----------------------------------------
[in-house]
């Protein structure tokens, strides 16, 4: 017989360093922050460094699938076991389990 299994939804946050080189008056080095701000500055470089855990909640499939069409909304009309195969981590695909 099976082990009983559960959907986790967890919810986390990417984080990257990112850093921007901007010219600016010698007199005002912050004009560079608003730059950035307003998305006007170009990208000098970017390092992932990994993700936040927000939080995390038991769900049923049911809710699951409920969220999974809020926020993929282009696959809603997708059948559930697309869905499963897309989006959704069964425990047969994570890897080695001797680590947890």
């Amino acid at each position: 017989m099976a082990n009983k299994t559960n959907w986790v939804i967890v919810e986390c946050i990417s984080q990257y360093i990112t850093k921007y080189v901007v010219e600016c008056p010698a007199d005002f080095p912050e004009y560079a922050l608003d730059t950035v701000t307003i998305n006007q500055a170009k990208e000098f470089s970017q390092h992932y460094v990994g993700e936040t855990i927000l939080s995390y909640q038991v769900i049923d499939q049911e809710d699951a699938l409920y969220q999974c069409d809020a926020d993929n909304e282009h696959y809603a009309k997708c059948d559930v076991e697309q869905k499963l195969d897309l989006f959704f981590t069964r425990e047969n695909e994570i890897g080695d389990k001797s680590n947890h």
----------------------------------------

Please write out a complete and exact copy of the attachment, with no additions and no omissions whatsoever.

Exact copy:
[in-house]
């Protein structure tokens, strides 16, 4: 017989360093922050460094699938076991389990 299994939804946050080189008056080095701000500055470089855990909640499939069409909304009309195969981590695909 099976082990009983559960959907986790967890919810986390990417984080990257990112850093921007901007010219600016010698007199005002912050004009560079608003730059950035307003998305006007170009990208000098970017390092992932990994993700936040927000939080995390038991769900049923049911809710699951409920969220999974809020926020993929282009696959809603997708059948559930697309869905499963897309989006959704069964425990047969994570890897080695001797680590947890």
């Amino acid at each position: 017989m099976a082990n009983k299994t559960n959907w986790v939804i967890v919810e986390c946050i990417s984080q990257y360093i990112t850093k921007y080189v901007v010219e600016c008056p010698a007199d005002f080095p912050e004009y560079a922050l608003d730059t950035v701000t307003i998305n006007q500055a170009k990208e000098f470089s970017q390092h992932y460094v990994g993700e936040t855990i927000l939080s995390y909640q038991v769900i049923d499939q049911e809710d699951a699938l409920y969220q999974c069409d809020a926020d993929n909304e282009h696959y809603a009309k997708c059948d559930v076991e697309q869905k499963l195969d897309l989006f959704f981590t069964r425990e047969n695909e994570i890897g080695d389990k001797s680590n947890h």